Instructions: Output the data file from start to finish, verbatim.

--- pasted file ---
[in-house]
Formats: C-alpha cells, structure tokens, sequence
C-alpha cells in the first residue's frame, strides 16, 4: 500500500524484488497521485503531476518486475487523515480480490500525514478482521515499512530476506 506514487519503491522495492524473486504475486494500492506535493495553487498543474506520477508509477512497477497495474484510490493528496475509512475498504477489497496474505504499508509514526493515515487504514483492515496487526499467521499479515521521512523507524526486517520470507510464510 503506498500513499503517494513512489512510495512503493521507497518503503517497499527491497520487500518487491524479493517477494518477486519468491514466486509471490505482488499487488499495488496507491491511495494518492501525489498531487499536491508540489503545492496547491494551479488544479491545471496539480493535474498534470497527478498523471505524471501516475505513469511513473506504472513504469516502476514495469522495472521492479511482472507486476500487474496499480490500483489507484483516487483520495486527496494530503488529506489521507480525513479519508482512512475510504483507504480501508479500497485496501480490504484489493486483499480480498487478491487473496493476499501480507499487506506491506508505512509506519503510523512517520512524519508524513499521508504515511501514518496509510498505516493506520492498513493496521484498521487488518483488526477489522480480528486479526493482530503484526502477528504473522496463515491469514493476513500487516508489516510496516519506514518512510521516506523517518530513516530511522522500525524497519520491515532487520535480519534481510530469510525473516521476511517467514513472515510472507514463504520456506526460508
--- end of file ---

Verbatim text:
[in-house]
Formats: C-alpha cells, structure tokens, sequence
C-alpha cells in the first residue's frame, strides 16, 4: 500500500524484488497521485503531476518486475487523515480480490500525514478482521515499512530476506 506514487519503491522495492524473486504475486494500492506535493495553487498543474506520477508509477512497477497495474484510490493528496475509512475498504477489497496474505504499508509514526493515515487504514483492515496487526499467521499479515521521512523507524526486517520470507510464510 503506498500513499503517494513512489512510495512503493521507497518503503517497499527491497520487500518487491524479493517477494518477486519468491514466486509471490505482488499487488499495488496507491491511495494518492501525489498531487499536491508540489503545492496547491494551479488544479491545471496539480493535474498534470497527478498523471505524471501516475505513469511513473506504472513504469516502476514495469522495472521492479511482472507486476500487474496499480490500483489507484483516487483520495486527496494530503488529506489521507480525513479519508482512512475510504483507504480501508479500497485496501480490504484489493486483499480480498487478491487473496493476499501480507499487506506491506508505512509506519503510523512517520512524519508524513499521508504515511501514518496509510498505516493506520492498513493496521484498521487488518483488526477489522480480528486479526493482530503484526502477528504473522496463515491469514493476513500487516508489516510496516519506514518512510521516506523517518530513516530511522522500525524497519520491515532487520535480519534481510530469510525473516521476511517467514513472515510472507514463504520456506526460508